Monday, November 12, 2007

The Feds, Copyright, and Ed

Eric Bangeman has an article in Ars Technica about the latest effort by content owners to make educators enforce content owners' rights for them. Here is a link to the full article, which is a bit exaggerated. Even with the exaggerations, it is disturbing for the federal government to require educators to be policing enforcement issues for private companies on pain of loss of federal funds. What's next, an amendment to Sarbanes Oxley that requires the CEO of companies to certify no employee infringes copyright? Or, how about a requirement that before we can receive U.S. mail, each of us has to certify to the Post Office that we don't infringe copyright? Or, how about a requirement that before we can get a drivers license, passport, or social security card we do the same? I hesitate to throw out such examples for fear they will give content owners ideas. Yes, I can imagine some saying, why not?

Here is the excerpt from the article:

New bill would punish colleges, students who don't become copyright cops

By Eric Bangeman | Published: November 11, 2007 - 11:15PM CT

A massive education bill (747-page PDF) introduced into Congress contains a provision that would force colleges and universities to offer "technology-based deterrents" to file-sharing under the pain of losing all federal financial aid. Section 494 of the College Opportunity and Affordability Act of 2007 is entitled "Campus-Based Digital Theft Prevention" that could have just as easily been called "Motion Picture and Recording Industry Subsidies," as it could force schools into signing up for subscription-based services like Napster and Rhapsody.

Under the terms of the act, which is cosponsored by Rep. George Miller (D-CA) and Rep. Ruben Hinojosa (D-TX), schools will have to inform students of their official policies about copyright infringement during the financial aid application and disbursement process. In addition, students will be warned about the possible civil and criminal penalties for file-sharing as well as the steps the schools take to prevent and detect illicit P2P traffic.

That's not all: schools would have to give students an alternative to file-sharing while evaluating technological measures (i.e., traffic shaping, deep packet inspection) that they could deploy to thwart P2P traffic on campus networks. Many—if not most—schools already closely monitor traffic on their networks, with some (e.g., Ohio University) blocking it altogether, and the bill would provide grants to colleges so they could evaluate different technological solutions.

The most objectionable part of the bill is the part that could force schools into signing up for music subscription services. In order to keep that beloved federal aid money flowing, universities would have to "develop a plan for offering alternatives to illegal downloading or peer-to-peer distribution of intellectual property."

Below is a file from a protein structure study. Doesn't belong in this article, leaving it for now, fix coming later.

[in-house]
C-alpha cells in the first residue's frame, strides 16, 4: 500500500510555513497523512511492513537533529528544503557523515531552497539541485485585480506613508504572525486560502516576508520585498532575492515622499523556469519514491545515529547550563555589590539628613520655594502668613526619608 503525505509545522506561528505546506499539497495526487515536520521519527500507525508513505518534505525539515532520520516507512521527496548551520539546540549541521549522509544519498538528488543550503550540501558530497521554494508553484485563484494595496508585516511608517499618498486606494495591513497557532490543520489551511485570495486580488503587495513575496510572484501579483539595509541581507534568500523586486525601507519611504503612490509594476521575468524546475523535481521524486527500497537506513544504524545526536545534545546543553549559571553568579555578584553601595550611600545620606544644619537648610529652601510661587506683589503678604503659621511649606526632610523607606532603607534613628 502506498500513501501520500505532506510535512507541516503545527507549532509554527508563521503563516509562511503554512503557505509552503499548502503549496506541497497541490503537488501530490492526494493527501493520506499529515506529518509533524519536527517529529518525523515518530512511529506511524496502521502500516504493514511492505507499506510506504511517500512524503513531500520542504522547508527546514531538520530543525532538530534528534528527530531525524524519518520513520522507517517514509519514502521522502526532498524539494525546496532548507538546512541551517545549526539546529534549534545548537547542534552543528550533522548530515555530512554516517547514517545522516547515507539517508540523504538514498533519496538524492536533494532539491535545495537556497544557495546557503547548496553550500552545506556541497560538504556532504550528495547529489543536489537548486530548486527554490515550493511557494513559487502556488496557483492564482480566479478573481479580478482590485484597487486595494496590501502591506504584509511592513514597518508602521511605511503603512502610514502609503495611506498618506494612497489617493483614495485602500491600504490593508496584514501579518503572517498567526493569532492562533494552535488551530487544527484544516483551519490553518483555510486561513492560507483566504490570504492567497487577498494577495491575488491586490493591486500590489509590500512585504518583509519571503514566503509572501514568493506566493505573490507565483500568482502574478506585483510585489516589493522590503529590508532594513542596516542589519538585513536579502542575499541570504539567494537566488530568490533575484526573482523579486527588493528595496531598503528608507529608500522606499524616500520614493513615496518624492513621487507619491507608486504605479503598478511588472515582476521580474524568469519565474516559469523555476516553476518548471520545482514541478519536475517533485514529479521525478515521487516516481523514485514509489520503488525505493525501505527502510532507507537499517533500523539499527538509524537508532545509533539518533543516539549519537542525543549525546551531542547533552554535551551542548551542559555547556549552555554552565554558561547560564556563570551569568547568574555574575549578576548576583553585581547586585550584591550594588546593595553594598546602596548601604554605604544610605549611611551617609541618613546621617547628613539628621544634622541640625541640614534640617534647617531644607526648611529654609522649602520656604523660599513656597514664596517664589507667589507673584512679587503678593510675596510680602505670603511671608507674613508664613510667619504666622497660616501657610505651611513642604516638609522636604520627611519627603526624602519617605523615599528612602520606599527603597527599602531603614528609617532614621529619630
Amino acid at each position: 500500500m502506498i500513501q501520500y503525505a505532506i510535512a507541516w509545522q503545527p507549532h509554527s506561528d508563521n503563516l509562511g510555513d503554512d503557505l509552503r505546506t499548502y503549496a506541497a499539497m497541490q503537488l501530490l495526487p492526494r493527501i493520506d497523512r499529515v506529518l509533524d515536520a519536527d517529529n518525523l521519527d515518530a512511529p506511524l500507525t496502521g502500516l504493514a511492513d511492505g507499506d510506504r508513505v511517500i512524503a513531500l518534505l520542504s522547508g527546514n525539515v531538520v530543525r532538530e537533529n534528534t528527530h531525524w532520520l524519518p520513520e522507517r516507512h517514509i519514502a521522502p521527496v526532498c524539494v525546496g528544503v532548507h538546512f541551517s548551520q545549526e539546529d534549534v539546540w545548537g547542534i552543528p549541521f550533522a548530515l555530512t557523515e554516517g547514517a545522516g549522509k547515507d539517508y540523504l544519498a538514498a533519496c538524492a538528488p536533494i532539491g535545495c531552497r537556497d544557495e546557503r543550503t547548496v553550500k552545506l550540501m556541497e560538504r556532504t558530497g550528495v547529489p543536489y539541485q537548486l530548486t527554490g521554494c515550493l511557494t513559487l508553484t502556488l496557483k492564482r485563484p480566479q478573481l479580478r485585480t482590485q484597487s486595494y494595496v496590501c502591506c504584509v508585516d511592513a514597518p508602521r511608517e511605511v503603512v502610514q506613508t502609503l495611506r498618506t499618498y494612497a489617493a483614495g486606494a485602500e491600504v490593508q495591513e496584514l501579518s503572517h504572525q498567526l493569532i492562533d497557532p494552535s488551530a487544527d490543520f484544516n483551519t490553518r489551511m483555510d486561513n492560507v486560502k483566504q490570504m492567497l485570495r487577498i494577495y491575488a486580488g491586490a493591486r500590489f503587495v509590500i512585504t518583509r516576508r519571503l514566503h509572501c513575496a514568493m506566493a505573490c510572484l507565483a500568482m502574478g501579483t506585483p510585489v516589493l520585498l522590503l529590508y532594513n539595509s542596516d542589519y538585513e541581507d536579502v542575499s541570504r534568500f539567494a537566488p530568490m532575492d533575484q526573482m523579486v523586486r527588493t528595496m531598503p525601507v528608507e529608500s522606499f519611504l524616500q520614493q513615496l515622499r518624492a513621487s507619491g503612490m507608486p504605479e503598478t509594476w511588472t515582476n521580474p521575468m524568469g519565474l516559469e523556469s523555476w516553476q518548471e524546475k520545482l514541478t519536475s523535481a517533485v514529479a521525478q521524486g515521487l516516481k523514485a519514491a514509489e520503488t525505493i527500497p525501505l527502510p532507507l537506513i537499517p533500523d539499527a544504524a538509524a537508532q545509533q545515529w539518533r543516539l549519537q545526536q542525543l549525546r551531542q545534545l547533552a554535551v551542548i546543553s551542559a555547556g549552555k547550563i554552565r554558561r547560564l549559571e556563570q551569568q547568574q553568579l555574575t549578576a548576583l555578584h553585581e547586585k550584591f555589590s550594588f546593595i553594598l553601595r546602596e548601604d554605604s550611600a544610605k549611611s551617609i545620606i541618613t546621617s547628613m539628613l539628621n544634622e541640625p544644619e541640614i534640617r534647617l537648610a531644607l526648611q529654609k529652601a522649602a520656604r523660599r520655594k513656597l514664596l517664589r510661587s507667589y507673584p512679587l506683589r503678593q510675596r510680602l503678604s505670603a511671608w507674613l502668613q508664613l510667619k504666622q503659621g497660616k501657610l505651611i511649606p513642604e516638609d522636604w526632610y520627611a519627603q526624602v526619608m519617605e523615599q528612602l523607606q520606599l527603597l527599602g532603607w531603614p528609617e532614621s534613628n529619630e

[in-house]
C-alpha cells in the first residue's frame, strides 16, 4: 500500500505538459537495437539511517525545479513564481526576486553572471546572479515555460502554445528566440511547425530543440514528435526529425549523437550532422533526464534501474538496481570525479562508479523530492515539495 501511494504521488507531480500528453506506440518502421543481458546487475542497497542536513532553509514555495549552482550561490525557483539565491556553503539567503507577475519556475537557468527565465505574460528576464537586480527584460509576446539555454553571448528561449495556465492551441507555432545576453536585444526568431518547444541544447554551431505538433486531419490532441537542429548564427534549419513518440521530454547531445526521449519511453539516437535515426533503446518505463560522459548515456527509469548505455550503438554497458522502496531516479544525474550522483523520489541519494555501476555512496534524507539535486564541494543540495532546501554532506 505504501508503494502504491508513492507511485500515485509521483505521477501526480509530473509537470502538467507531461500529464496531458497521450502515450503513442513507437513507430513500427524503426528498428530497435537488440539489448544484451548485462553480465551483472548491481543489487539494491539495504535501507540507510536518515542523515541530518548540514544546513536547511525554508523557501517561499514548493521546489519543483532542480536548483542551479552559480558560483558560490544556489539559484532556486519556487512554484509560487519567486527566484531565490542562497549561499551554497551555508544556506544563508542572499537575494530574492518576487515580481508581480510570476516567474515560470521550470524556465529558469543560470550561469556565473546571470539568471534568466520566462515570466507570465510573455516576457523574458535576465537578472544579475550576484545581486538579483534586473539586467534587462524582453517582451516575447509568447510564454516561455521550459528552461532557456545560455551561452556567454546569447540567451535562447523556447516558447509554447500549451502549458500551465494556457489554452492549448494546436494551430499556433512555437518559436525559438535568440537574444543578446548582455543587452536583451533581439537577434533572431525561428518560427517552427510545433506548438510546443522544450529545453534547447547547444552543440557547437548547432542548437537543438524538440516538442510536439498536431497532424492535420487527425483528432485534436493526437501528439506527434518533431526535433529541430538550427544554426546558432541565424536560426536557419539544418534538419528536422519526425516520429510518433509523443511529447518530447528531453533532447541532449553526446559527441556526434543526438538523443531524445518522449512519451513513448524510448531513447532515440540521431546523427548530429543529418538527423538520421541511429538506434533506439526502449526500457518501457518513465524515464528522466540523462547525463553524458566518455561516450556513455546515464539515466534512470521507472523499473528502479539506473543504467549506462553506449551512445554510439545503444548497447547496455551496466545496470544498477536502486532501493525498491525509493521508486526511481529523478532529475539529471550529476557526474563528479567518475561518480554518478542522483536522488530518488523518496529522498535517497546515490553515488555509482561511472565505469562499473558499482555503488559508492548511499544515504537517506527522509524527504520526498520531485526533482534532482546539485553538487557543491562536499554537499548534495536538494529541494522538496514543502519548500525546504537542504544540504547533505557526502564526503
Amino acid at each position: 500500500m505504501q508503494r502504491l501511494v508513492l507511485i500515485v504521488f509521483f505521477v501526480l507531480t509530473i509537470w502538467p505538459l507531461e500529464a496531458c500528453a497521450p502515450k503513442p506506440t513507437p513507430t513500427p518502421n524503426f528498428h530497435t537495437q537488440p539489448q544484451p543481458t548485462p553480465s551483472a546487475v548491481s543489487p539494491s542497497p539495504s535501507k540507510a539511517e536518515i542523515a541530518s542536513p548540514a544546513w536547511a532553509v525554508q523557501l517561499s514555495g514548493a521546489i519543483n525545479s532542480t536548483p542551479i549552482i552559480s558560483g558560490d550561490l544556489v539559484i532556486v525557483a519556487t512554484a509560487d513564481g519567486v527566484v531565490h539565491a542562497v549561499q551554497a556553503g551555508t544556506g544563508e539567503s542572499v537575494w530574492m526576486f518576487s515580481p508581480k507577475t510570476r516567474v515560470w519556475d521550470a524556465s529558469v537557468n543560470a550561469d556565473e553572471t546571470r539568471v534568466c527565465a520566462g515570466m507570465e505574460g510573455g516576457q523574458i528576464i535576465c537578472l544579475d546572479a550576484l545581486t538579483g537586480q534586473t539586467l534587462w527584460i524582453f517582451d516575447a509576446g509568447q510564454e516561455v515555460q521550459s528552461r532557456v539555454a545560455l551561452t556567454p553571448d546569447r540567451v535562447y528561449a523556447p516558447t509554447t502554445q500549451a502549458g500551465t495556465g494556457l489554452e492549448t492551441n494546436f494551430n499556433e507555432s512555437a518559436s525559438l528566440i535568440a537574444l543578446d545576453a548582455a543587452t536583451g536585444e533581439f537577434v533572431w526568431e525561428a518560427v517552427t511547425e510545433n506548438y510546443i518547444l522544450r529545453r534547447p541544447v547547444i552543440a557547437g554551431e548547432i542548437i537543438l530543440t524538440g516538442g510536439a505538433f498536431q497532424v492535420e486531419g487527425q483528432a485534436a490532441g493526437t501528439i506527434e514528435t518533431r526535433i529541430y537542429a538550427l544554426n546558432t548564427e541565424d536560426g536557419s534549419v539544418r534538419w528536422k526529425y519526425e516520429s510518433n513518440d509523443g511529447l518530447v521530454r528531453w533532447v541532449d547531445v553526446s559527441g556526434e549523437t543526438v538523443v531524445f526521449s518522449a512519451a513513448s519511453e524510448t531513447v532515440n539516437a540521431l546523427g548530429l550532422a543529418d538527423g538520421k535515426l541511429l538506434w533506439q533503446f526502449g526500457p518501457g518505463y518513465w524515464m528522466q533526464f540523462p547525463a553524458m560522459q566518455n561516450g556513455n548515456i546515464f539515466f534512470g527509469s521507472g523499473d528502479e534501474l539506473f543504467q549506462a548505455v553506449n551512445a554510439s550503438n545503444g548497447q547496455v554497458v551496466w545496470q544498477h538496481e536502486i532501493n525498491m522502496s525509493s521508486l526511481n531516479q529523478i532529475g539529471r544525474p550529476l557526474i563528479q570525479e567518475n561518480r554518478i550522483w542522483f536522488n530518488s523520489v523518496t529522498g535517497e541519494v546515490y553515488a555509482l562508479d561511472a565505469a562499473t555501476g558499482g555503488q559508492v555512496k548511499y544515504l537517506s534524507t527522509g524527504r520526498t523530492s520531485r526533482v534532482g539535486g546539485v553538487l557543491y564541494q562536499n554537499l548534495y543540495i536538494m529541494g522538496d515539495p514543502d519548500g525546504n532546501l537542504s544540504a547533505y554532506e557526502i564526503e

Introduced in 2003, campus-wide subscription agreements give students access to download services like Napster or Rhapsody whether they want it—or can use it (the iPod isn't supported by any of the subscription services). The services are typically funded by activity fees; by and large, they've been met with a collective yawn from students. Lack of iPod support is a major turn-off, as is the fact that the subscriptions end when a student graduates or transfers, rendering the downloads unplayable.

The Motion Picture Association of America doesn't see it that way. Chairman and CEO Dan Glickman called it a positive step in the fight against file-sharing, throwing out some unsubstantiated figures on how file-sharing allegedly costs jobs and hurts the economy. "Intellectual property theft is a worldwide problem that hurts our economy and costs more than 140,000 American jobs every year," said Glickman in a statement. "We are pleased to see that Congress is taking this step to help keep our economy strong by protecting copyrighted material on college campuses."

The Association of American Universities doesn't like the idea at all. In a letter (PDF) sent to Rep. Miller just before the bill was introduced, the group expressed its "grave concerns" about Section 494 of the bill. "We urge the Education and Labor Committee to reject the entertainment industry's proposal as it crafts its bill to reauthorize the HEA," reads the letter. "The proposal would mandate a completely inappropriate role for the Secretary of Education to single out individual institutions based on information under the control of the entertainment industry, force institutions to seek an unachievable goal of preventing illegal P2P file sharing, and risk the loss of student aid for countless students innocent of any illegal file sharing activity."


Bruce Boyden said...

Let's look at the actual text of the provision before sliding down the slippery slope. Universities receiving federal funding would be required to:

(1) make publicly available to their students and employees, the policies and procedures related to the illegal downloading and distribution of copyrighted materials required to be disclosed under section 485(a)(1)(P); and

(2) develop a plan for offering alternatives to illegal downloading or peer-to-peer distribution of intellectual property as well as a plan to explore technology-based deterrents to prevent such illegal activity.

I'm not a fan of these make-work federal funding requirements, e.g., "Constitution Day," that just make some legislator feel good. But there's nothing in the language here about enforcement, or requiring Napster or Rhapsody. Schools are required to distribute some pamphlets and develop (not implement) a couple of plans. Doomsday remains over the horizon.

William Patry said...

Thanks Bruce for your reflective comment, which was more on point than the article and my post.